Reigning IndyCar Series champion Scott Dixon admits that he needs to raise his game at this weekend's first oval round if he is to get his title defence back on track after two disappointing races on the streets of Florida and California.

Collecting the tyres in St Petersburg a fortnight ago, the Kiwi had hoped for better on the IRL's first visit to Long Beach, but was involved in two collisions - one if his own making and one not - that left him a lap down and only 15th in round two. The two results translate into 17th overall, some 55 points adrift of Target Chip Ganassi team-mate Dario Franchitti as the series heads to Kansas Speedway.

Dixon's fraught afternoon began on lap 17 when, having made up ground from his sixth on the grid, he squeezed EJ Viso into the wall approaching turn one. While the Ganassi car escaped largely unscathed, the Kiwi's victim was not too amused after seeing a best-ever starting slot go to waste.

"Things were going smoothly and someone ruined my race," Viso claimed, "I was running my line and, suddenly, Dixon changed his. I had nowhere to go. It's very frustrating because I had a good car and the tyres were working well for me."

Despite slight suspension damage from the contact, which prevented him from pushing on, the champion was able to maintain a top six position until be punted from behind by Penske rival Ryan Briscoe while the field was running behind the final safety car of the day. The impact was enough to damage Briscoe's front wing, and leave a dirty black smear up the white-and-red Dallara's nose, while Dixon was turned completely around and required the attention of the safety team to restart.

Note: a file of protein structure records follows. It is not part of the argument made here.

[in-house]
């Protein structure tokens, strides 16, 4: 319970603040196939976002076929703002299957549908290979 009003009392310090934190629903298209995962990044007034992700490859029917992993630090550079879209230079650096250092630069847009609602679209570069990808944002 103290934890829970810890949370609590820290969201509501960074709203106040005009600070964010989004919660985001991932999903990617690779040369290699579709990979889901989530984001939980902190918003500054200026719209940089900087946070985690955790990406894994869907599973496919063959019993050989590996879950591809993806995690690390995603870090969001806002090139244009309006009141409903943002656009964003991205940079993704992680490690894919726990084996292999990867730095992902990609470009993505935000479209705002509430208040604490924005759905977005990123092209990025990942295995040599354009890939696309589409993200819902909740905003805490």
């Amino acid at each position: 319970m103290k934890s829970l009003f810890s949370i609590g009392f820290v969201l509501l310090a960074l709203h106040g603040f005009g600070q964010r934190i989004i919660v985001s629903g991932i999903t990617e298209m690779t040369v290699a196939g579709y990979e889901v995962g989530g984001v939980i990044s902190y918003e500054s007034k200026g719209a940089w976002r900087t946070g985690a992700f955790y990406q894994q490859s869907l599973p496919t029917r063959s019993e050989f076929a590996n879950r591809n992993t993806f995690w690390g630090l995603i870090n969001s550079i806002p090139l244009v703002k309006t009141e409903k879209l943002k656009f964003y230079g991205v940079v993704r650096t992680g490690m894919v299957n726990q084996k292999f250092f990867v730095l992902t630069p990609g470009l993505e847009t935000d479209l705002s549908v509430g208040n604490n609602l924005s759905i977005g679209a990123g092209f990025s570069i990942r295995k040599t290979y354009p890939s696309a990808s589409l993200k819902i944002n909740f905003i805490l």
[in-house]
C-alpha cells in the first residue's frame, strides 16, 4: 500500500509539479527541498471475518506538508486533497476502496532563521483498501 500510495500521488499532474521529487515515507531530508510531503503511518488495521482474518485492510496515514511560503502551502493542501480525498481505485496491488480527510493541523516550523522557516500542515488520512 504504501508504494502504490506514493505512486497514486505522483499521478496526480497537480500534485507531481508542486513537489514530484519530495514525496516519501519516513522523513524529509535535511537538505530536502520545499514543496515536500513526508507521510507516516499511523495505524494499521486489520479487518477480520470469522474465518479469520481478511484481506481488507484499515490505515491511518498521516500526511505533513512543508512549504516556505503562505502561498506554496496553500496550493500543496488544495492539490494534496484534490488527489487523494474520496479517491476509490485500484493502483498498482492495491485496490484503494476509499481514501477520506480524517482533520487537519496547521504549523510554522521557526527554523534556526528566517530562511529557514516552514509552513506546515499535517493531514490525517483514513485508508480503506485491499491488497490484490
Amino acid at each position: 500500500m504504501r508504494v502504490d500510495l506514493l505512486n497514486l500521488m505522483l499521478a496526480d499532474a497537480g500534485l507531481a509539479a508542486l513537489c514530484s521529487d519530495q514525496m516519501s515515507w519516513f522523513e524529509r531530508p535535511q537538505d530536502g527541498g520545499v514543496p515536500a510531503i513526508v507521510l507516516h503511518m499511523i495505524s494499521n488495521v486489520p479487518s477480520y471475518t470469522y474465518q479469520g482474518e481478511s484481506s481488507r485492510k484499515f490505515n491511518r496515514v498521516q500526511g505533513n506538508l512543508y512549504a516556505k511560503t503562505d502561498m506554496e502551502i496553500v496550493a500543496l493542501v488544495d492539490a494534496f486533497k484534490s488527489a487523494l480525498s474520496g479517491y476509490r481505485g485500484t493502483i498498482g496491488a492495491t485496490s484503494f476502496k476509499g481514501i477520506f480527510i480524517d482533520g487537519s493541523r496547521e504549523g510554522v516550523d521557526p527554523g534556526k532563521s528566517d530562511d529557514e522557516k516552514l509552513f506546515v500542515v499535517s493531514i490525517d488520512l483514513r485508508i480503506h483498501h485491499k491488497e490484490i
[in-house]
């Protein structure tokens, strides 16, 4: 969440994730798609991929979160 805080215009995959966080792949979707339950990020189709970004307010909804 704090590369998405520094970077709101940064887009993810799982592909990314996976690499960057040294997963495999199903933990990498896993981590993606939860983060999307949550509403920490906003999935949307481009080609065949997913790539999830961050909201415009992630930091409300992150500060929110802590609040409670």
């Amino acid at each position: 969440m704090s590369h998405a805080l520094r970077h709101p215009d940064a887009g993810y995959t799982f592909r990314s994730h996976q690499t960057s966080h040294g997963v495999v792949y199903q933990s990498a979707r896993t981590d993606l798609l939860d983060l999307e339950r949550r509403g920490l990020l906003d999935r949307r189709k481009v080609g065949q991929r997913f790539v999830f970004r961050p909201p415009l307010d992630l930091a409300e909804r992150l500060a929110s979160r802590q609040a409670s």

"We were warming our tyres," Briscoe explained, "I accelerated while he was getting on the brakes and I ended up running into the back of him. It wasn't the best of days."

While admitting that his friendship with Briscoe led him to believe there was nothing malicious in the Australian's actions, Dixon admitted that he needed some better fortune in the RoadRunner Turbo Indy 300 at Kansas - a race where he has never won but, conversely, never finished lower than fourth - if he is to maintain contact with his new team-mate, who has returned from NASCAR with back-to-back top four finishes.

"It's still early, it's only two races, " he told IRL broadcast partner Versus, "There are a lot of points we have given, up but we can definitely come back from it. It's a very, very rough start to the year as I love the road courses, so it's unfortunate we are off to a poor start, but we will be fine. It's something we can come back on. We can, for sure, get back in this thing - Dario is leading the points right now and I have a lot of work to do just to catch up, but we knew he would be our toughest competition. I'm looking forward to Kansas."


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